Classroom Technology

Demand for Personal Computers Steady in U.S., Thanks in Part to Schools

By Kevin Connors — July 22, 2013 3 min read
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While the worldwide shipment of personal computers continues to decline, the market for those devices has remained relatively stable in the United States, bolstered partly by schools’ continued reliance on them, according to a newly released industry report.

According to preliminary results from a report by the Connecticut-based research firm Gartner, Inc., PC shipments dropped almost nine million units worldwide during the second quarter of 2013, marking a loss for the fifth consecutive quarter—the longest sustained decline in history for those devices, the analysis says.

But while international shipments suffered a 10.9 percent loss, the picture within the United States was strikingly different. American manufacturers shipped almost 15 million units within the United States during the second quarter, representing just a 1.4 percent decline from the second quarter of 2012—and their best performance in the last seven quarters.

Two of the top five companies, Dell and Lenovo, actually saw an increase in shipments. Apple, meanwhile, saw shipments fall from 1.82 million to 1.74 million, but remains the third largest manufacturer of PCs in the U.S. marketplace.

According to the report, this muted decline in the U.S. market can be attributed to the relative strength of the professional PC market, which includes educational institutions.

Despite the worldwide shift toward tablets for primary personal use, the report’s authors believe those devices have not clearly positioned themselves in the education market yet and do not yet possess the capability to replace a PC. While tablets are becoming more popular in schools, Mikako Kitagawa, principal analyst with Gartner, said they are often bought as an addition to PCs, not as a replacement for them.

“The big question with educational institutions is not cost—because now there are a lot of low-cost PCs available. It’s really about functionality,” Kitagawa told Education Week. “Do you want a really engaging touch screen with a lot of apps, or possibly more functional PC with a keyboard? In the U.S. market, we are still seeing a lot of PCs in schools.”

The end of support from Microsoft for Windows XP next year also could have prompted many professional buyers to purchase updated PCs with Windows 7 operating systems, Kitagawa said.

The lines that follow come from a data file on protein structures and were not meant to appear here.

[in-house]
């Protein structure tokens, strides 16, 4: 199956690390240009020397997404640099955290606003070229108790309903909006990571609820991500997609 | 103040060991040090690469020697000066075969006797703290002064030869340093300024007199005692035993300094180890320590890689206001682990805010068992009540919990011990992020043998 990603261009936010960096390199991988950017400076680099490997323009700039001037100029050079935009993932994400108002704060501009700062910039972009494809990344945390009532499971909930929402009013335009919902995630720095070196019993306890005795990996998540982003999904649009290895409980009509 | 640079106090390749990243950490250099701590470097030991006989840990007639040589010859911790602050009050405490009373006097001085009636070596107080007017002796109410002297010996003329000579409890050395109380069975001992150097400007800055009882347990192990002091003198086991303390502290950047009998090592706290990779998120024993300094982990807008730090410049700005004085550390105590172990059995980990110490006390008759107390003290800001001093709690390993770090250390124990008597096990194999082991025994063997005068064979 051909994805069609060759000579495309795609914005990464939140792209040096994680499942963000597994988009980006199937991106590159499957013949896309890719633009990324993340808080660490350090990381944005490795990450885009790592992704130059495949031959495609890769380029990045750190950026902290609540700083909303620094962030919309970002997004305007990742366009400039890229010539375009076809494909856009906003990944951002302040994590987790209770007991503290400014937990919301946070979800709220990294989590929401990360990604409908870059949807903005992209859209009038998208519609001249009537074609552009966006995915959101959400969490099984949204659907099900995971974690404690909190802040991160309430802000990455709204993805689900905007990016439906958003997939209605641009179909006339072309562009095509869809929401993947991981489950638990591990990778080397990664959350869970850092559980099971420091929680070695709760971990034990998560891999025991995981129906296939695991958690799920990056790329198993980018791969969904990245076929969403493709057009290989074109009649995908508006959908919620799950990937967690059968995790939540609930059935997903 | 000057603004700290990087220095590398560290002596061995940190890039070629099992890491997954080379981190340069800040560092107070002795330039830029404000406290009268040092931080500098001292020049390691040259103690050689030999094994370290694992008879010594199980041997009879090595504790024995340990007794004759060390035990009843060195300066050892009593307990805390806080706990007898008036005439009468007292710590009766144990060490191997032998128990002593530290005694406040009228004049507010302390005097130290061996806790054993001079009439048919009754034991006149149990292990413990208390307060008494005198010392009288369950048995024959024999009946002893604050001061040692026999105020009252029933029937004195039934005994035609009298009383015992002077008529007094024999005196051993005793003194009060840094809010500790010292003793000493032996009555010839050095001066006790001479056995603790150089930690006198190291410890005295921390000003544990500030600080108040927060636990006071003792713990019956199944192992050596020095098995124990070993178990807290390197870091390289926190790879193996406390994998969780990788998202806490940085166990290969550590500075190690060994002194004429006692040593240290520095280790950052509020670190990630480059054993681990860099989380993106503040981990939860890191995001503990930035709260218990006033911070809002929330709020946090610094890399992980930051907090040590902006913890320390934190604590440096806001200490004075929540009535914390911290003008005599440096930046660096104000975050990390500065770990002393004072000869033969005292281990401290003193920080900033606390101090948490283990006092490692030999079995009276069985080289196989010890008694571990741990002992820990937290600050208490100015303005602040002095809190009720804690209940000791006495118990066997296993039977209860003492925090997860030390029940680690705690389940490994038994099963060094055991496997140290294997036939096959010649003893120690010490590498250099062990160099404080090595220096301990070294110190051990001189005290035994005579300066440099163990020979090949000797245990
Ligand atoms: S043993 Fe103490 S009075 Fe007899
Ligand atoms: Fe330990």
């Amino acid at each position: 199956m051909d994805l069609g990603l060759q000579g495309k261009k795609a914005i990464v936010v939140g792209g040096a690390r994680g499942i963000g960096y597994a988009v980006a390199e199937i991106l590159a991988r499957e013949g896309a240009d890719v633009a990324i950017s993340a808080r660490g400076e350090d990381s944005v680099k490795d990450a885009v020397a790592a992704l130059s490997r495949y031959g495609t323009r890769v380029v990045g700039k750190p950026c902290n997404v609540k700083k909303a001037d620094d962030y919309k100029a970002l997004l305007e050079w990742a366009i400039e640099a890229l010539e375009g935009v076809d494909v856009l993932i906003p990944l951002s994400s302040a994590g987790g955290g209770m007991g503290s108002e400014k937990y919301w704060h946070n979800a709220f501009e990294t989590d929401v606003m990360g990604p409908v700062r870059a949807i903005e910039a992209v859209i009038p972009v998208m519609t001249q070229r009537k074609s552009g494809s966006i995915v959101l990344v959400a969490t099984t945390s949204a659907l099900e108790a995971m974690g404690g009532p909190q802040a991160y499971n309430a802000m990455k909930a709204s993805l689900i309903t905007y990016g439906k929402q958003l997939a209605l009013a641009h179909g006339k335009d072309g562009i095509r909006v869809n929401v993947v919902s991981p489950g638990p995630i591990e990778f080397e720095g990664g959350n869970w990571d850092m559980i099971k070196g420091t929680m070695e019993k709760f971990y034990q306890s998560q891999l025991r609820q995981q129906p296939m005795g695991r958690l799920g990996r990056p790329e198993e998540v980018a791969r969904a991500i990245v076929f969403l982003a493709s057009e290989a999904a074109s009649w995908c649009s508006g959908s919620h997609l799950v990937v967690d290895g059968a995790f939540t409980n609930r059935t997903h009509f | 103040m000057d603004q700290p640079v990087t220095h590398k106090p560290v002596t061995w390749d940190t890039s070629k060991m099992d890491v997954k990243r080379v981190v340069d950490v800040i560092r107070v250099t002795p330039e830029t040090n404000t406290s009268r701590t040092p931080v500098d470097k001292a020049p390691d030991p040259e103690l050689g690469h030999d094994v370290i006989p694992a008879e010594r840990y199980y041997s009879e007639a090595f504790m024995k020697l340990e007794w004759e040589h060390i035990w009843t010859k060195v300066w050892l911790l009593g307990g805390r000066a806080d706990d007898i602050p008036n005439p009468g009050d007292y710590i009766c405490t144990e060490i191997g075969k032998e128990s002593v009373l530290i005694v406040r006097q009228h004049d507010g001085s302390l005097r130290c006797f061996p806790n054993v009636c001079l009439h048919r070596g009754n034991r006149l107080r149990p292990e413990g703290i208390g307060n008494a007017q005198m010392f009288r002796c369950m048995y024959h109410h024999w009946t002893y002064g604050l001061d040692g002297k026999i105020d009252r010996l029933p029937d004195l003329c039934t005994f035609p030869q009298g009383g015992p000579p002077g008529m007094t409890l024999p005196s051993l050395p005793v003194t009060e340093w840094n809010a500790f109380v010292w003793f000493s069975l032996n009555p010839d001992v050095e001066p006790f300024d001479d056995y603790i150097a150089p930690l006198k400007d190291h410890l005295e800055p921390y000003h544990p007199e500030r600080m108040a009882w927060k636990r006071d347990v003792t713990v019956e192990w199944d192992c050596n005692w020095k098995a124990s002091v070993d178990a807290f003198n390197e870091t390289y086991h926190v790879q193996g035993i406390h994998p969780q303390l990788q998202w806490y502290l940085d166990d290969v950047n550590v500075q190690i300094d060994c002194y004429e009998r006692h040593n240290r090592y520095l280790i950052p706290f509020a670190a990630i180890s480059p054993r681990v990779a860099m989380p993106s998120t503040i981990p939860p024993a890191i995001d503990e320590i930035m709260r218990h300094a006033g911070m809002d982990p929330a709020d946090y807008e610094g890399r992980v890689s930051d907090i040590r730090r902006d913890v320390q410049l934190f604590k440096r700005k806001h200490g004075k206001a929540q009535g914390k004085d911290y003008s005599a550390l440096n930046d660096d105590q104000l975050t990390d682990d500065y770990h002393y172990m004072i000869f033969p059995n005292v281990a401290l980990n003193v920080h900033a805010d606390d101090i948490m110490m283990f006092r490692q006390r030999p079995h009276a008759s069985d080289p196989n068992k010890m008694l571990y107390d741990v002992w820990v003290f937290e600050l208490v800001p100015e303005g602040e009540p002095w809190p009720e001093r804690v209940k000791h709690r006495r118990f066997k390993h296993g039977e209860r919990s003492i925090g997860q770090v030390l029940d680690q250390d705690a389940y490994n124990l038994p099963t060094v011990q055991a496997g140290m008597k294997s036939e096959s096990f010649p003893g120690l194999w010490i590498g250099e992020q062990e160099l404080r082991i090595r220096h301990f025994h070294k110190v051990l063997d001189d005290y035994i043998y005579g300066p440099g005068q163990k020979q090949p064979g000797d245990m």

Some analysts attribute the decline in the overall PC market to the technical glitches of Windows 8, the most recent operating system put on the market by Microsoft. As a result of those glitches, individual consumers—who generally adopt new technology quicker than professional markets—are hesitant to purchase new PCs with Windows 8. However, Kitagawa did not think that assertion was on point, saying it does not explain the sustained drop in PC shipments in the worldwide market over the last 15 months.

In the overall international market, each of the top five PC manufacturers saw the number of devices they shipped in the international market decline. Lenovo, HP, and Dell each slipped by less than five percent, but Acer and ASUS had losses of 35 percent and 20 percent, respectively.

Kitagawa believes the downward trend in the world market can be partly attributed to consumers’ shift to low-cost tablets, especially in countries that are emerging markets.

“Inexpensive tablets have become the first computing device for many people, who are at best deferring the purchase of a PC,” Kitagawa said in the statement. In many mature and developed markets outside the United States, she explained, such tablets are replacing low-end machines.

Originally published on the Marketplace K-12 blog.

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A version of this news article first appeared in the Digital Education blog.